Marktplatz is the heart of the lovely town of Rothenburg and was theatre of many events occurred in the past, for example when the kind of Sweden stayed in Rathaus with the army, during the war women and children gathered here in order to beg the military to spare the city from the bombs and so on. On the Marktplatz, we can find the tourist office where they display maps of the town with many magazines about the history and activities that take place in Rothenburg. In the evening, from here, a march guided by a local guy wearing a mantel and ancient costumes start as well. The most outstanding building is the Rathaus (town hall) that dominates over the square with its Renaissance façades. By paying just two euros, you can reach the top of the tower but be warned! You have to climb very narrow and steep stairs in order to enjoy the panorama up there even though, believe me, it is more than worth it! You will find yourself on a small balcony that towers over the town and you will be able to spot all the colorful house that make up Rothenburg’s skyline.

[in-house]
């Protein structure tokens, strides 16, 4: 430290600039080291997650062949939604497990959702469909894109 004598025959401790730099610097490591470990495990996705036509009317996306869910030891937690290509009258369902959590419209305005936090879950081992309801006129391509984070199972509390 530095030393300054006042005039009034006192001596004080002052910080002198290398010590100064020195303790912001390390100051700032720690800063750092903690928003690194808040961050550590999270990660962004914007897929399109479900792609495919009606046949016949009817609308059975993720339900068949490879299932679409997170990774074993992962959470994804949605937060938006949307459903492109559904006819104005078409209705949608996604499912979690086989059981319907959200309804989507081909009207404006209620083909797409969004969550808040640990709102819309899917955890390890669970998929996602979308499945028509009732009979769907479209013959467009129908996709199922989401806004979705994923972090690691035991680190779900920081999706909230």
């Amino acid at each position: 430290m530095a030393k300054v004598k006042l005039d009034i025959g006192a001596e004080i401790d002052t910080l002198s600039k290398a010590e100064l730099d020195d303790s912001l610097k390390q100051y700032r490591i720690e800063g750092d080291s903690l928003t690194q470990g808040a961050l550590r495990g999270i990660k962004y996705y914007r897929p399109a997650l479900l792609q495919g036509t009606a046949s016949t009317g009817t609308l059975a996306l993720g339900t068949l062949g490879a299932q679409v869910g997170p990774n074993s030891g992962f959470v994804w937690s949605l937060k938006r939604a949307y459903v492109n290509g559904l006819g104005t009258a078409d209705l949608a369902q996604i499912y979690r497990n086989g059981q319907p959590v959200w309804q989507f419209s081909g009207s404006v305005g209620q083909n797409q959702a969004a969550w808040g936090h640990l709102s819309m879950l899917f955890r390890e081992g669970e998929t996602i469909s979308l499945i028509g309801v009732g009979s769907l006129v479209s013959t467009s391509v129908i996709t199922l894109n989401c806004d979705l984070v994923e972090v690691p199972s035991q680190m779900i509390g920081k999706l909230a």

2) Living The Fairytale Of Rothenburg – Plönlein
Plönlein, mmhmh this word sounds weird right? Even that weird O with those two dots…It is german, one of the languages that sounds less cute and not everyone can understand…BUT you surely know Plönlein, I am sure of it! You find photos of this place everywhere, everytime you search for Germany! It is a lovely corner of Rothenburg that has the power to catapult you into a fairytale: colorful german-style house, balconies adorned with flowers, cobblestone streets ? only tourists ruin a bit but it is fine, I can understand them! I came here for the same purpose after all ? for all the Germans out there, German is not a ugly language, I studied it for years and I really like its sound, especially the CH ahah ?
3) Strolling Along The Ancient City Walls
I have never seen such long and well-preserved walls as here in Rothenburg. They stretch all around the town and are accessible only at the gates that used to control the traffic at the entrance of the town in the middle-age. I do not really know whether the walls were destroyed during the war but I am pretty sure many people from all around the world (many japanese included) donated money to renew it or rebuild it as the plaques on the wall pointed out. This is the perfect place to take some impressing photos of the town’s picturesque roofs ?